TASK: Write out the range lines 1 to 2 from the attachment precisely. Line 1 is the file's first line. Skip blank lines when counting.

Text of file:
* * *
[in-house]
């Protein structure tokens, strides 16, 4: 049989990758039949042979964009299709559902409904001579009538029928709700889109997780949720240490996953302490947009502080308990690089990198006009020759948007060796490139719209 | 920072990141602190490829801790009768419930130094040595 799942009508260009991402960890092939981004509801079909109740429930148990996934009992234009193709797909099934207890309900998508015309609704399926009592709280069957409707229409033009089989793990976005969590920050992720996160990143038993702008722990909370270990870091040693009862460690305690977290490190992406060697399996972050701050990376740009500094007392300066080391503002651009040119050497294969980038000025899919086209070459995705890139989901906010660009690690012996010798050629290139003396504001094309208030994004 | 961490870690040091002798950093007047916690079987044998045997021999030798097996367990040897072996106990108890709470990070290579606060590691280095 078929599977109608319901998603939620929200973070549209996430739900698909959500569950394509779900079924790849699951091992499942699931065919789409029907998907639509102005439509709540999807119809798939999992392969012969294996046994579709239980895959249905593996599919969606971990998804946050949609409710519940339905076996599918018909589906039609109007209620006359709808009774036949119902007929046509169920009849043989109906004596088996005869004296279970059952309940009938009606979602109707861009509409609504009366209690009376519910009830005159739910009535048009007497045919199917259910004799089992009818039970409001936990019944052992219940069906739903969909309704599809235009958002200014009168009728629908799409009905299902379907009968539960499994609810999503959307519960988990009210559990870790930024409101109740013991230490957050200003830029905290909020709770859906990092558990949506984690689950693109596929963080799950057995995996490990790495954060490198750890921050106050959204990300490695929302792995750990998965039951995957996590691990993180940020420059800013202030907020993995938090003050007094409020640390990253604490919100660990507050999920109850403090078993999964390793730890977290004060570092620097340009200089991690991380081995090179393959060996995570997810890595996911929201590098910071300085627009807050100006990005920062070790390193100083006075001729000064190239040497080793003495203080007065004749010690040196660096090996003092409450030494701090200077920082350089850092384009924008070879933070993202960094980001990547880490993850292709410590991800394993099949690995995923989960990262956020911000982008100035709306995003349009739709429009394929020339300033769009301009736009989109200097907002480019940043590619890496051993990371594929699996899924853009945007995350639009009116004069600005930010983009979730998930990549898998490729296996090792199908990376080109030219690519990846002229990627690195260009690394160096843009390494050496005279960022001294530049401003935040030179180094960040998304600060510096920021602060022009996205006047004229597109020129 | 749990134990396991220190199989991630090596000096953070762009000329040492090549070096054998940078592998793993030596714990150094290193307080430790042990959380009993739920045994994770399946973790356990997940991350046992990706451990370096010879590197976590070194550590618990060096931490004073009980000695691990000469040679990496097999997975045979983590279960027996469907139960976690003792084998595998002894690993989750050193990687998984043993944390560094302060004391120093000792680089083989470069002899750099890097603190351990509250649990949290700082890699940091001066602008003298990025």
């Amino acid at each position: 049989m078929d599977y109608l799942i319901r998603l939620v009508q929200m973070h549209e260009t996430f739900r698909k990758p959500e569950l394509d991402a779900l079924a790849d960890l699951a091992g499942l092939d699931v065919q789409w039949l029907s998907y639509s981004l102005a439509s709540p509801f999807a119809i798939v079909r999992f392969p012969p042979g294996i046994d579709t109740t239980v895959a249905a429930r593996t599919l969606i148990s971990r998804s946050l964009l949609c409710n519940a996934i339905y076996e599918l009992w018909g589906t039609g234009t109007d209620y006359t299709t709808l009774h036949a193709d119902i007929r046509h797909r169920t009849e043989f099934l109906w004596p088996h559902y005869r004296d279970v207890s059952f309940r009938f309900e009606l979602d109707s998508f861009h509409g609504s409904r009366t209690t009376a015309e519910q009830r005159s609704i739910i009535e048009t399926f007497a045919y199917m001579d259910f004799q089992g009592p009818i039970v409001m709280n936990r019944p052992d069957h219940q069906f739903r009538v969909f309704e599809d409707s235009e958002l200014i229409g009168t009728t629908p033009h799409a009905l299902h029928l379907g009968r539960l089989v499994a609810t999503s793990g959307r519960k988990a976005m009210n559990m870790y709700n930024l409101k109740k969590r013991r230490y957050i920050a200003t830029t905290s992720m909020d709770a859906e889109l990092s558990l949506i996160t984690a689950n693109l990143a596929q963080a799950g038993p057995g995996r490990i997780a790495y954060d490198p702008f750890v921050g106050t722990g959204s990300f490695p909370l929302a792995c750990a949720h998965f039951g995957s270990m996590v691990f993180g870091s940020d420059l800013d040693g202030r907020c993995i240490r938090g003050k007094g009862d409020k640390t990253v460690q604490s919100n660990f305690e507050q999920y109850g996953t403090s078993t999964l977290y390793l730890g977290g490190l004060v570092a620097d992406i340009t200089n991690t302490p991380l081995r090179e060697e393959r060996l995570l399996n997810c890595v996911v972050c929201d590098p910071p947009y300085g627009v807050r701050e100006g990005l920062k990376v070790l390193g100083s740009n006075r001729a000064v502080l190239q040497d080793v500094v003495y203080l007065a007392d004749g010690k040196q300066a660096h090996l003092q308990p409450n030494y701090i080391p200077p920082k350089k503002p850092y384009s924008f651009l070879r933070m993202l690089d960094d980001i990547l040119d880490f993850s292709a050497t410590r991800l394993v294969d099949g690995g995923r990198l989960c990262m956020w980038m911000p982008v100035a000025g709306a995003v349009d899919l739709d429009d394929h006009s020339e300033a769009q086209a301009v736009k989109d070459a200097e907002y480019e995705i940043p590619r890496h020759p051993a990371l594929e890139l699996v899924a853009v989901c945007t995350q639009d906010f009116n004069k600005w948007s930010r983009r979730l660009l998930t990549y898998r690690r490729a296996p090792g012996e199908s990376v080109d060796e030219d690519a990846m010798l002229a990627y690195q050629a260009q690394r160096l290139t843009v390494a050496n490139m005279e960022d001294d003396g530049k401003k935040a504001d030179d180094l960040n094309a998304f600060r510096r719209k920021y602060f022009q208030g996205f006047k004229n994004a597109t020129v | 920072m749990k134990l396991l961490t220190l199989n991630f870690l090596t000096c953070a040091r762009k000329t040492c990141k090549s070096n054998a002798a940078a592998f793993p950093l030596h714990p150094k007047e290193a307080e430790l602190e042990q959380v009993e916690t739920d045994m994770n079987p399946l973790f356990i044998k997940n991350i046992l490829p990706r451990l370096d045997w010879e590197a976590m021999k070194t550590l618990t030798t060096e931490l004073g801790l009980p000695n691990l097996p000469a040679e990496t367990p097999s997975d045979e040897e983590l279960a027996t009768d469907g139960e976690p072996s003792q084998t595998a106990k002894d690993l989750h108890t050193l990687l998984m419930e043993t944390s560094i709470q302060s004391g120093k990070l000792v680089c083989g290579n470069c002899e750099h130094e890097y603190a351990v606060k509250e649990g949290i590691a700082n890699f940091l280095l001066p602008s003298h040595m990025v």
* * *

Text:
[in-house]
């Protein structure tokens, strides 16, 4: 049989990758039949042979964009299709559902409904001579009538029928709700889109997780949720240490996953302490947009502080308990690089990198006009020759948007060796490139719209 | 920072990141602190490829801790009768419930130094040595 799942009508260009991402960890092939981004509801079909109740429930148990996934009992234009193709797909099934207890309900998508015309609704399926009592709280069957409707229409033009089989793990976005969590920050992720996160990143038993702008722990909370270990870091040693009862460690305690977290490190992406060697399996972050701050990376740009500094007392300066080391503002651009040119050497294969980038000025899919086209070459995705890139989901906010660009690690012996010798050629290139003396504001094309208030994004 | 961490870690040091002798950093007047916690079987044998045997021999030798097996367990040897072996106990108890709470990070290579606060590691280095 078929599977109608319901998603939620929200973070549209996430739900698909959500569950394509779900079924790849699951091992499942699931065919789409029907998907639509102005439509709540999807119809798939999992392969012969294996046994579709239980895959249905593996599919969606971990998804946050949609409710519940339905076996599918018909589906039609109007209620006359709808009774036949119902007929046509169920009849043989109906004596088996005869004296279970059952309940009938009606979602109707861009509409609504009366209690009376519910009830005159739910009535048009007497045919199917259910004799089992009818039970409001936990019944052992219940069906739903969909309704599809235009958002200014009168009728629908799409009905299902379907009968539960499994609810999503959307519960988990009210559990870790930024409101109740013991230490957050200003830029905290909020709770859906990092558990949506984690689950693109596929963080799950057995995996490990790495954060490198750890921050106050959204990300490695929302792995750990998965039951995957996590691990993180940020420059800013202030907020993995938090003050007094409020640390990253604490919100660990507050999920109850403090078993999964390793730890977290004060570092620097340009200089991690991380081995090179393959060996995570997810890595996911929201590098910071300085627009807050100006990005920062070790390193100083006075001729000064190239040497080793003495203080007065004749010690040196660096090996003092409450030494701090200077920082350089850092384009924008070879933070993202960094980001990547880490993850292709410590991800394993099949690995995923989960990262956020911000982008100035709306995003349009739709429009394929020339300033769009301009736009989109200097907002480019940043590619890496051993990371594929699996899924853009945007995350639009009116004069600005930010983009979730998930990549898998490729296996090792199908990376080109030219690519990846002229990627690195260009690394160096843009390494050496005279960022001294530049401003935040030179180094960040998304600060510096920021602060022009996205006047004229597109020129 | 749990134990396991220190199989991630090596000096953070762009000329040492090549070096054998940078592998793993030596714990150094290193307080430790042990959380009993739920045994994770399946973790356990997940991350046992990706451990370096010879590197976590070194550590618990060096931490004073009980000695691990000469040679990496097999997975045979983590279960027996469907139960976690003792084998595998002894690993989750050193990687998984043993944390560094302060004391120093000792680089083989470069002899750099890097603190351990509250649990949290700082890699940091001066602008003298990025």